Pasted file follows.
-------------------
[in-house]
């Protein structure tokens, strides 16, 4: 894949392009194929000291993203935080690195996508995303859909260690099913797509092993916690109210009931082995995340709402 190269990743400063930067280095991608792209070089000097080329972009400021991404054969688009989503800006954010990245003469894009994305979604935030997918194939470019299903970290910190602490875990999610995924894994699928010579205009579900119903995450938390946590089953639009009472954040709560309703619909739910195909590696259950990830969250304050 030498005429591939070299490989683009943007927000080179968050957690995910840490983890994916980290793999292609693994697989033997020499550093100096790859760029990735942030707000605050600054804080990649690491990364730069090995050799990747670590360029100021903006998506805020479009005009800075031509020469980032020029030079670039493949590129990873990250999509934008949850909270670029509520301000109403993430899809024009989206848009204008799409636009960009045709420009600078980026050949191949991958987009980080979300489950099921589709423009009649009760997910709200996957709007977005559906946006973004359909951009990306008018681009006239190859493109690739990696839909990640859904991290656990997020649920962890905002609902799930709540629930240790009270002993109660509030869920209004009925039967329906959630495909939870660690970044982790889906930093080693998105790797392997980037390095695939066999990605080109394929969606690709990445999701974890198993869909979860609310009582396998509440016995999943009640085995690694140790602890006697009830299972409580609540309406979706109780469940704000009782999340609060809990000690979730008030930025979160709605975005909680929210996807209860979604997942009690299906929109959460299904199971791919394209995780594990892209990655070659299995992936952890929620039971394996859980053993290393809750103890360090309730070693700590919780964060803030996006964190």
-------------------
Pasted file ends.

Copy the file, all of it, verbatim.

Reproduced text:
[in-house]
């Protein structure tokens, strides 16, 4: 894949392009194929000291993203935080690195996508995303859909260690099913797509092993916690109210009931082995995340709402 190269990743400063930067280095991608792209070089000097080329972009400021991404054969688009989503800006954010990245003469894009994305979604935030997918194939470019299903970290910190602490875990999610995924894994699928010579205009579900119903995450938390946590089953639009009472954040709560309703619909739910195909590696259950990830969250304050 030498005429591939070299490989683009943007927000080179968050957690995910840490983890994916980290793999292609693994697989033997020499550093100096790859760029990735942030707000605050600054804080990649690491990364730069090995050799990747670590360029100021903006998506805020479009005009800075031509020469980032020029030079670039493949590129990873990250999509934008949850909270670029509520301000109403993430899809024009989206848009204008799409636009960009045709420009600078980026050949191949991958987009980080979300489950099921589709423009009649009760997910709200996957709007977005559906946006973004359909951009990306008018681009006239190859493109690739990696839909990640859904991290656990997020649920962890905002609902799930709540629930240790009270002993109660509030869920209004009925039967329906959630495909939870660690970044982790889906930093080693998105790797392997980037390095695939066999990605080109394929969606690709990445999701974890198993869909979860609310009582396998509440016995999943009640085995690694140790602890006697009830299972409580609540309406979706109780469940704000009782999340609060809990000690979730008030930025979160709605975005909680929210996807209860979604997942009690299906929109959460299904199971791919394209995780594990892209990655070659299995992936952890929620039971394996859980053993290393809750103890360090309730070693700590919780964060803030996006964190």